“By this time he knew he was going to get a head coaching job. He just didn’t know where yet,” Tyler Simmons said. “He told me beforehand: ‘If you commit, if I get a head coaching job somewhere else, I’m coming for you.’”
Here come the helicopters
Saban was aware that Simmons’ commitment wasn’t firm, especially with Smart now at Georgia. So Saban sent word that day that as school ended they should watch for his arrival at the practice field. The whirring of the helicopter could be heard, and Saban got out, as students gawked, took photos and posted them to social media.
“I got called Helicopter Kid for a whole week after it,” Simmons said, laughing.
Smart had to answer. He landed his UGA-rented helicopter on McEachern’s game field, but it was during lunch time and Simmons wasn’t there – he was with Alabama assistant coach Bobby Williams. So Simmons found out via Twitter that Smart had landed at McEachern to see him.
Smart killed time instead talking to some of McEachern’s younger prospects.
Simmons also visited California, which was one of the first schools to recruit him. Then there was Miami, a visit that left an impression, if for no other reason than to see the former Georgia coaches – Mark Richt, Thomas Brown, Todd Hartley — in a different light. A happier one.
“It was different seeing them all in different colors, and a different environment. But they seemed more comfortable there,” Simmons said. “It wasn’t as much of a stress on them. They just seemed like they were having more fun there.”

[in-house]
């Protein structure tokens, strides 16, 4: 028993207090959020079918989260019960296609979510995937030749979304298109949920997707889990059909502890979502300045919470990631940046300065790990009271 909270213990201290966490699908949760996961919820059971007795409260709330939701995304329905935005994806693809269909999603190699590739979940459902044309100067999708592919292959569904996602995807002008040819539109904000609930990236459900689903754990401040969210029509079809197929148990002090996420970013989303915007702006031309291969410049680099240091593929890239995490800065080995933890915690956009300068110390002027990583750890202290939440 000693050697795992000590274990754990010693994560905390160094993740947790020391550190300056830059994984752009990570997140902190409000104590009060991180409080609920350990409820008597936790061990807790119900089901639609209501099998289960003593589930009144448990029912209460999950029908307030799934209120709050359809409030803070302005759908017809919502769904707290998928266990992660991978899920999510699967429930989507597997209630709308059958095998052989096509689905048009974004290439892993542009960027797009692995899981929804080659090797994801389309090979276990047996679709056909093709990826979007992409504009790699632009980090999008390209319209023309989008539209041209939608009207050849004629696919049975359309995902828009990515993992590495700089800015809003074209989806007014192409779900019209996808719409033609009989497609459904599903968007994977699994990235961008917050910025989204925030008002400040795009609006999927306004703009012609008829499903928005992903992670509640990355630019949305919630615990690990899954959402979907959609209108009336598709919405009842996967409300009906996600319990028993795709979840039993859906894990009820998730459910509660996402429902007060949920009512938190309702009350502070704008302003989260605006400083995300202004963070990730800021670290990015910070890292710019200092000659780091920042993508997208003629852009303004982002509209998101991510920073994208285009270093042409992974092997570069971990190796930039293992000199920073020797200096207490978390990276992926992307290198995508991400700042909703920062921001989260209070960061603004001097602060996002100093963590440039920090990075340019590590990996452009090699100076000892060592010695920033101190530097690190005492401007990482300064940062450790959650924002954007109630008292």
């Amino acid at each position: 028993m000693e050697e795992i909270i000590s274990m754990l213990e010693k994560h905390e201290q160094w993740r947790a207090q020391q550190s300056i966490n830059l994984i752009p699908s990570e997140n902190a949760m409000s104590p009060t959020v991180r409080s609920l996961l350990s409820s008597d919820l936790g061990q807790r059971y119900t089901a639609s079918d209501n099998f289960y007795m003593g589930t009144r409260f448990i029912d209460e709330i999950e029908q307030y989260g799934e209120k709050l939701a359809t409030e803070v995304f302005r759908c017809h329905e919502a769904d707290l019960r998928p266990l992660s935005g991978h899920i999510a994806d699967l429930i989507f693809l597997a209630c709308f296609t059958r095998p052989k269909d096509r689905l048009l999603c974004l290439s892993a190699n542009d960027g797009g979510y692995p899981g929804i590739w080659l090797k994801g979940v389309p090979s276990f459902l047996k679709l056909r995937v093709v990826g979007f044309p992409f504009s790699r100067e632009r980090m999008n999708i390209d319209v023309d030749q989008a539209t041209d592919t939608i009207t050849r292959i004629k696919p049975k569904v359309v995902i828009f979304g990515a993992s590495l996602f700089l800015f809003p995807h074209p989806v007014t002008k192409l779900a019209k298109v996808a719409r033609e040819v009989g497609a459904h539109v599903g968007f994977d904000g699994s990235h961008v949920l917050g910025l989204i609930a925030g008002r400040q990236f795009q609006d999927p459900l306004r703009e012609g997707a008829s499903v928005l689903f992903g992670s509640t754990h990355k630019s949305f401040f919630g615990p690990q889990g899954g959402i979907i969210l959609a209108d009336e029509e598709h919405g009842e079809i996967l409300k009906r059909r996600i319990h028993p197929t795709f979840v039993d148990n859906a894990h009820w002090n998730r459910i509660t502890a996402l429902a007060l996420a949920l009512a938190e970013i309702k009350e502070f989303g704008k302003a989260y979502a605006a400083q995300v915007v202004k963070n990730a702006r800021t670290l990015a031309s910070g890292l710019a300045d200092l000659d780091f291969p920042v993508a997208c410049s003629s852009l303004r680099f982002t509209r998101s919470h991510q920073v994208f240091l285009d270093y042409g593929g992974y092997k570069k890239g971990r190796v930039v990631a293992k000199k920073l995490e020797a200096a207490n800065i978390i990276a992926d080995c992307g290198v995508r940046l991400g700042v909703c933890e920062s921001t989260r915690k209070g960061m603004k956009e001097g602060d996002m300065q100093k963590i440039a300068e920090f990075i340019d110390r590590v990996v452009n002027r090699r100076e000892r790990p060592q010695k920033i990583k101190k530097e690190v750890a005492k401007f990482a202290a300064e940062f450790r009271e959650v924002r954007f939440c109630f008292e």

It still came down to Georgia and Alabama. And it was excruciatingly close. The night before signing day, Tyler asked his father to give Saban a call. He was going to re-commit to the Crimson Tide.
This followed a day in which Tyler and his father had tried to isolate themselves, putting Tyler’s phone in airplane mode and going to the barbershop for a haircut.
“I need Alabama,” Tyler told his father. “It’s going to take me out of my comfort zone. It’s going to push me.”
“Are you sure?” Shon said.
“Yeah. Go ahead and give Coach Saban a call.”
They went home, sat on the sofa, and after an hour of being at the house, Tyler came back downstairs and said he had changed his mind. He wanted to go to Georgia.
“If you feel that same way in the morning, then you let the coaches from Alabama know,” Shon told his son.
Tyler literally slept on it. Then his decision was made.
“I woke up and said, ‘Go Dawgs,’” Simmons said.
On to Athens
Father and son seem to enjoy a relaxed relationship. At one point, Tyler was explaining about his first SEC offer.
Tyler: “From Kentucky.”
Shon: “February of this year.”
Tyler (deadpan): “Are you gonna let me talk?”
After Simmons’ recruiting heated up, another school to offer him was Georgia Tech. Simmons found himself in Johnson’s office.
“I told you I’d be back,” Simmons said.
Johnson didn’t remember the conversation.
It’s surreal, really. The family that struggled to get Tyler noticed is now headed to the SEC.
“It just shows you that hard work does pay off,” Simmons said. “A lot of people thought going to the camps and stuff was a waste. The people that were telling me it was a waste are coming to me now saying, ‘How can I get recruited?’”
Now there’s another Simmons about to enter the fray. Jordan, 14, is almost as fast as Tyler was at the same age. And he has something else going for him: The family won’t have to give up vacations to get him noticed.
Tyler took care of that.
“I had big dreams,” he said. “But I didn’t think they would be this big.”
Next Generation is a series of profiles on the individuals who have signed on with the Georgia Bulldogs and will join the team this summer.